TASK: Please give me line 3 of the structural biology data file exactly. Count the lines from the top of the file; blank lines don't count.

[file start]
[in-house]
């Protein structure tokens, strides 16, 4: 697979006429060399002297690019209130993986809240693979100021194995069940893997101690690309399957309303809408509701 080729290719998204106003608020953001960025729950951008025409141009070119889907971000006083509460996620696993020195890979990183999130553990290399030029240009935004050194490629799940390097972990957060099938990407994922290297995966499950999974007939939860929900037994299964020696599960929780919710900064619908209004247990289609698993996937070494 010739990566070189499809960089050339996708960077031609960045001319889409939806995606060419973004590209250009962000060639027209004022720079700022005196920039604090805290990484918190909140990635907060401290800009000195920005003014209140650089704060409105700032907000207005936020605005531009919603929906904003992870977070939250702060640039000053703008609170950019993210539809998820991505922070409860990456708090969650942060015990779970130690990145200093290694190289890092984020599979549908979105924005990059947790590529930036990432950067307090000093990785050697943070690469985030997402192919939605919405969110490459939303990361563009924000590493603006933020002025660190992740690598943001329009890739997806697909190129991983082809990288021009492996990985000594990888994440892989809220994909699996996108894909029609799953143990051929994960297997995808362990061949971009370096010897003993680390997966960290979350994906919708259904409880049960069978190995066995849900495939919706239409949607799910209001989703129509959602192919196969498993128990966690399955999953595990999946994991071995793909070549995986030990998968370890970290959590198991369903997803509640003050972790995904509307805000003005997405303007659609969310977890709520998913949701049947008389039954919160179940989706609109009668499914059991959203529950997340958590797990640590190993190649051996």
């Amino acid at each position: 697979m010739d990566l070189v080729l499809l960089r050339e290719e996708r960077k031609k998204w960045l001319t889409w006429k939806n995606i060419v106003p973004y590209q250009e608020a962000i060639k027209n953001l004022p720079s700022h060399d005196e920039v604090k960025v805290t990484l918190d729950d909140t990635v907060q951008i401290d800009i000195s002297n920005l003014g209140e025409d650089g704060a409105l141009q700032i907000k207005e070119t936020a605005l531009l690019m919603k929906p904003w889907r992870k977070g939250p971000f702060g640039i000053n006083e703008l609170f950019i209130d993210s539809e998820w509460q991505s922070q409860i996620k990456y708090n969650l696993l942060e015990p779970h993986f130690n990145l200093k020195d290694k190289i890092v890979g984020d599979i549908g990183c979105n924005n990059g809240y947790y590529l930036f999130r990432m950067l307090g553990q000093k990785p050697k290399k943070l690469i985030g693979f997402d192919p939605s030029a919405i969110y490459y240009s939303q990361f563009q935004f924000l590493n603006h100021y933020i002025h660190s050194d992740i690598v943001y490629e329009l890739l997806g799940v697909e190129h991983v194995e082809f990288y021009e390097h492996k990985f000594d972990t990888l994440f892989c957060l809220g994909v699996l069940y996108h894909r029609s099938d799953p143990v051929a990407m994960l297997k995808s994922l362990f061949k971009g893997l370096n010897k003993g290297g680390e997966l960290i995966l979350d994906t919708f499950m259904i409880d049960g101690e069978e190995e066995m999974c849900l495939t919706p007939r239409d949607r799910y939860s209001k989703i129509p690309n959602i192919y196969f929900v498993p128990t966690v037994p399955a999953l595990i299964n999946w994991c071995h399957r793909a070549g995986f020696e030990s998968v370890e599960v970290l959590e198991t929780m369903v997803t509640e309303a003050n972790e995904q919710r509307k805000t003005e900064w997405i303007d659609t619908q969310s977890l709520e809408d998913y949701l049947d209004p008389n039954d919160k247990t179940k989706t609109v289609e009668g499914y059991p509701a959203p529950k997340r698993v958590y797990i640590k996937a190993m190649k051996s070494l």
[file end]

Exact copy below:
């Amino acid at each position: 697979m010739d990566l070189v080729l499809l960089r050339e290719e996708r960077k031609k998204w960045l001319t889409w006429k939806n995606i060419v106003p973004y590209q250009e608020a962000i060639k027209n953001l004022p720079s700022h060399d005196e920039v604090k960025v805290t990484l918190d729950d909140t990635v907060q951008i401290d800009i000195s002297n920005l003014g209140e025409d650089g704060a409105l141009q700032i907000k207005e070119t936020a605005l531009l690019m919603k929906p904003w889907r992870k977070g939250p971000f702060g640039i000053n006083e703008l609170f950019i209130d993210s539809e998820w509460q991505s922070q409860i996620k990456y708090n969650l696993l942060e015990p779970h993986f130690n990145l200093k020195d290694k190289i890092v890979g984020d599979i549908g990183c979105n924005n990059g809240y947790y590529l930036f999130r990432m950067l307090g553990q000093k990785p050697k290399k943070l690469i985030g693979f997402d192919p939605s030029a919405i969110y490459y240009s939303q990361f563009q935004f924000l590493n603006h100021y933020i002025h660190s050194d992740i690598v943001y490629e329009l890739l997806g799940v697909e190129h991983v194995e082809f990288y021009e390097h492996k990985f000594d972990t990888l994440f892989c957060l809220g994909v699996l069940y996108h894909r029609s099938d799953p143990v051929a990407m994960l297997k995808s994922l362990f061949k971009g893997l370096n010897k003993g290297g680390e997966l960290i995966l979350d994906t919708f499950m259904i409880d049960g101690e069978e190995e066995m999974c849900l495939t919706p007939r239409d949607r799910y939860s209001k989703i129509p690309n959602i192919y196969f929900v498993p128990t966690v037994p399955a999953l595990i299964n999946w994991c071995h399957r793909a070549g995986f020696e030990s998968v370890e599960v970290l959590e198991t929780m369903v997803t509640e309303a003050n972790e995904q919710r509307k805000t003005e900064w997405i303007d659609t619908q969310s977890l709520e809408d998913y949701l049947d209004p008389n039954d919160k247990t179940k989706t609109v289609e009668g499914y059991p509701a959203p529950k997340r698993v958590y797990i640590k996937a190993m190649k051996s070494l």